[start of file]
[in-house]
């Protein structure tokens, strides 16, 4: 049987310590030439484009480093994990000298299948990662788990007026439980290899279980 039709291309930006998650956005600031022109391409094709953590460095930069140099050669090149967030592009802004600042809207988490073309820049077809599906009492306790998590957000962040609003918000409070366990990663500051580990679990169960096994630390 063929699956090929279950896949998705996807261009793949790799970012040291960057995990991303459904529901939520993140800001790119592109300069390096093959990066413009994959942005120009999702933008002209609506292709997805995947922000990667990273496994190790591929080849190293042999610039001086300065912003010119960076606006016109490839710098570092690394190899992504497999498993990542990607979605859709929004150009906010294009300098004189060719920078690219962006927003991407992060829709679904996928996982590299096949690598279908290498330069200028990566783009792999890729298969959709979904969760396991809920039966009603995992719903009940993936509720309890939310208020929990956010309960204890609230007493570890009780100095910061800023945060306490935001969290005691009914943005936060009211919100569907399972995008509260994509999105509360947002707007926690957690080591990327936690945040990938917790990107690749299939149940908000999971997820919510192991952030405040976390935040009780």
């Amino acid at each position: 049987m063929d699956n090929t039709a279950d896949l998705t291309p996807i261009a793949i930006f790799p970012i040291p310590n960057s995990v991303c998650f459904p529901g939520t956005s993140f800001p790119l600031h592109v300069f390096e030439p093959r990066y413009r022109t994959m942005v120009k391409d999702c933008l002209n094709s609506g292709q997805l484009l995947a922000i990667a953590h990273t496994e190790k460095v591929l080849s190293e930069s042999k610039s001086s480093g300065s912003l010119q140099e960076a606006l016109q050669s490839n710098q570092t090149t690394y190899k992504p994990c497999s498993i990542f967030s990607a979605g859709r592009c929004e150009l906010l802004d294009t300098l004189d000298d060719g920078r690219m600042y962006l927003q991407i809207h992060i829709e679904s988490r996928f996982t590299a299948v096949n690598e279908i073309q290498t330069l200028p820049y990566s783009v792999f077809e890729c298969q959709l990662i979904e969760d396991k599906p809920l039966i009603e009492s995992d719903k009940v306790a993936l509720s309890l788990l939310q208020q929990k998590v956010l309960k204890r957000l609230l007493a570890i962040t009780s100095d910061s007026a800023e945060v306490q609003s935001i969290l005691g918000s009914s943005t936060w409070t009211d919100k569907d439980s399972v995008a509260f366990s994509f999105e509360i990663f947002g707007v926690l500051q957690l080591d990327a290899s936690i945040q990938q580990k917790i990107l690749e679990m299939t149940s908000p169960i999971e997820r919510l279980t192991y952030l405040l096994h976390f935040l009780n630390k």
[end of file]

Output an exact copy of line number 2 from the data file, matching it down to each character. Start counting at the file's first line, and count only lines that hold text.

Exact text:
């Protein structure tokens, strides 16, 4: 049987310590030439484009480093994990000298299948990662788990007026439980290899279980 039709291309930006998650956005600031022109391409094709953590460095930069140099050669090149967030592009802004600042809207988490073309820049077809599906009492306790998590957000962040609003918000409070366990990663500051580990679990169960096994630390 063929699956090929279950896949998705996807261009793949790799970012040291960057995990991303459904529901939520993140800001790119592109300069390096093959990066413009994959942005120009999702933008002209609506292709997805995947922000990667990273496994190790591929080849190293042999610039001086300065912003010119960076606006016109490839710098570092690394190899992504497999498993990542990607979605859709929004150009906010294009300098004189060719920078690219962006927003991407992060829709679904996928996982590299096949690598279908290498330069200028990566783009792999890729298969959709979904969760396991809920039966009603995992719903009940993936509720309890939310208020929990956010309960204890609230007493570890009780100095910061800023945060306490935001969290005691009914943005936060009211919100569907399972995008509260994509999105509360947002707007926690957690080591990327936690945040990938917790990107690749299939149940908000999971997820919510192991952030405040976390935040009780």